When politicians, academics and the public alike all lose site of the proper role of government in society, they become willing to accept public policy based on “research” and data.
But this Forbes article highlights just how easily skewed social science research can become; in this case the article takes to task some shoddy research on alcohol consumption produced by a Duke University professor. In this case, the professor gets caught up in applying questionable assumptions to the aggregate of the population instead of recognizing vast differences in individuals.
The source for this figure is “Paying the Tab,” by Phillip J. Cook, which was published in 2007. If we look at the section where he arrives at this calculation, and go to the footnote, we find that he used data from 2001-2002 from NESARC, the National Institute on Alcohol Abuse and Alcoholism, which had a representative sample of 43,093 adults over the age of 18. But following this footnote, we find that Cook corrected these data for under-reporting by multiplying the number of drinks each respondent claimed they had drunk by 1.97 in order to comport with the previous year’s sales data for alcohol in the US.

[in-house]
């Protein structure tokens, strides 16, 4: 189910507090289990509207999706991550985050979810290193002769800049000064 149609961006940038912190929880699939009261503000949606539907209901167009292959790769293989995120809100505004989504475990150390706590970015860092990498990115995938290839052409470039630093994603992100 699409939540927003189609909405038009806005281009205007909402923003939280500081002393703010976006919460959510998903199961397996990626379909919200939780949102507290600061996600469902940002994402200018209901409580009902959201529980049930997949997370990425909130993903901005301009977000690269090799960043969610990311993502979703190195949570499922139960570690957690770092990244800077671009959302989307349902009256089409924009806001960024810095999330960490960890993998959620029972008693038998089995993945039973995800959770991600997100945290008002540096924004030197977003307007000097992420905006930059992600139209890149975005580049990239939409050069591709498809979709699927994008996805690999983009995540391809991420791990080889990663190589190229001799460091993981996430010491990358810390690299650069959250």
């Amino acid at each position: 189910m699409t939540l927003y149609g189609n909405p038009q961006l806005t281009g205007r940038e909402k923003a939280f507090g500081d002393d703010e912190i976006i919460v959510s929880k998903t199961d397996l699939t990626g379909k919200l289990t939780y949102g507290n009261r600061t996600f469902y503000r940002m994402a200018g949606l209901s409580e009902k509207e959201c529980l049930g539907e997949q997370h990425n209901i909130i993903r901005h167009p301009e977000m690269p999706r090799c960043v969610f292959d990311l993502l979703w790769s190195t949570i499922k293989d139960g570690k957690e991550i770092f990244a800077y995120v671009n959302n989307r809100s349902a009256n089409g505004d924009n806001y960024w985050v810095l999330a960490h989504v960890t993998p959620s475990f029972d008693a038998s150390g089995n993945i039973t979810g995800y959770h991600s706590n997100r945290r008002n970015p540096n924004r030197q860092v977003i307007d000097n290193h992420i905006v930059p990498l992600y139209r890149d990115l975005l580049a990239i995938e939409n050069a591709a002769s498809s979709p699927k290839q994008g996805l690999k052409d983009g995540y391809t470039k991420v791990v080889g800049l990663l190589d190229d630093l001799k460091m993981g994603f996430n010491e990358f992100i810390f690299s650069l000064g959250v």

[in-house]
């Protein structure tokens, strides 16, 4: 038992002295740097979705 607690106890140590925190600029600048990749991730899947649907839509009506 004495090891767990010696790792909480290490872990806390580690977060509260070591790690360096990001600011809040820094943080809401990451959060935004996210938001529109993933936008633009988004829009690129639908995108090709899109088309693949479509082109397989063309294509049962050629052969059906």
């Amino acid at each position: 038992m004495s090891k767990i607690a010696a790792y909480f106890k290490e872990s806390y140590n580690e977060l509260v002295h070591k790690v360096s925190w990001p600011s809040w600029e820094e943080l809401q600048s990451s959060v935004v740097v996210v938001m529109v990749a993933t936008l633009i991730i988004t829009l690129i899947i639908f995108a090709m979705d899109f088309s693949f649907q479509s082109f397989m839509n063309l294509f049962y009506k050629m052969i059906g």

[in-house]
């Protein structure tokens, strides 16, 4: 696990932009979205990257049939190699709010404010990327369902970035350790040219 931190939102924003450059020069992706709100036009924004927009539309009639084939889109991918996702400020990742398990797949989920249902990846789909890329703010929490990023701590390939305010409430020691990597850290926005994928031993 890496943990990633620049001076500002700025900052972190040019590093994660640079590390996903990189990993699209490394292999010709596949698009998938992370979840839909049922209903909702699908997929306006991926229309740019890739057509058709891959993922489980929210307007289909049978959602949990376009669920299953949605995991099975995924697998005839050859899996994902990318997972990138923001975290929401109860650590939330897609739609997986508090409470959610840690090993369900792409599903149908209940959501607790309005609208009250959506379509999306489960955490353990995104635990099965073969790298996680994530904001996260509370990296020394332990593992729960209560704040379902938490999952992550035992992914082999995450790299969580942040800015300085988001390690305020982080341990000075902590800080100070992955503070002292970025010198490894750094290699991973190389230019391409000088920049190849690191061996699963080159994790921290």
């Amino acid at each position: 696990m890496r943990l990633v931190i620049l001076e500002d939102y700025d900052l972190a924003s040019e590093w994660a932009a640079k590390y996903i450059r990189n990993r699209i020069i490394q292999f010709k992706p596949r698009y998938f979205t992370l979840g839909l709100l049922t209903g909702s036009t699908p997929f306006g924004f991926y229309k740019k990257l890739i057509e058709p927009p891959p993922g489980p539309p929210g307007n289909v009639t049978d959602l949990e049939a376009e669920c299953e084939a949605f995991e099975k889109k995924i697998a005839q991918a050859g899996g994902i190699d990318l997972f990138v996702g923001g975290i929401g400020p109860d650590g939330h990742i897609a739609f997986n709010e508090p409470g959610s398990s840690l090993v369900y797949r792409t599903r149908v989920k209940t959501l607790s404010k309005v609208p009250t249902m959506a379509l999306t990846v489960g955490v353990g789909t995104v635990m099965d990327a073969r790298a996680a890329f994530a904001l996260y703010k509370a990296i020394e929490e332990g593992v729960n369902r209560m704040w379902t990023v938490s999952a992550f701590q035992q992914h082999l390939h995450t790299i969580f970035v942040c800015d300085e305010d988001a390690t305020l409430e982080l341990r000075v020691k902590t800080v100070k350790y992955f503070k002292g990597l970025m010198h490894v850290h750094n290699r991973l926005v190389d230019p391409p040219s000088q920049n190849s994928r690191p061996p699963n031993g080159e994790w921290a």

But Cook, who is trying to show that distribution is uneven, ends up trying to solve an apparent recall problem by creating an aggregate multiplier to plug the sales data gap. And the problem is that this requires us to believe that every drinker misremembered by a factor of almost two. This might not much of a stretch for moderate drinkers; but did everyone who drank, say, four or eight drinks per week systematically forget that they actually had eight or sixteen? That seems like a stretch.
The professor’s “research” is the foundation for his advocacy of higher taxation of alcohol.
The focus on aggregates instead of individuals is also a fatal flaw in Keynesian economic theory. F.A. Hayek noted how Keynes’ focus on aggregates concealed the fundamental mechanisms of changes in the economy.
Of course, compounding the problem is the media running with the findings of such “research” without questioning or closely analyzing the data.
Rather than basing government policy on questionable academic research, we should always evaluate policy based on whether or not it comports to the principles of individual liberty.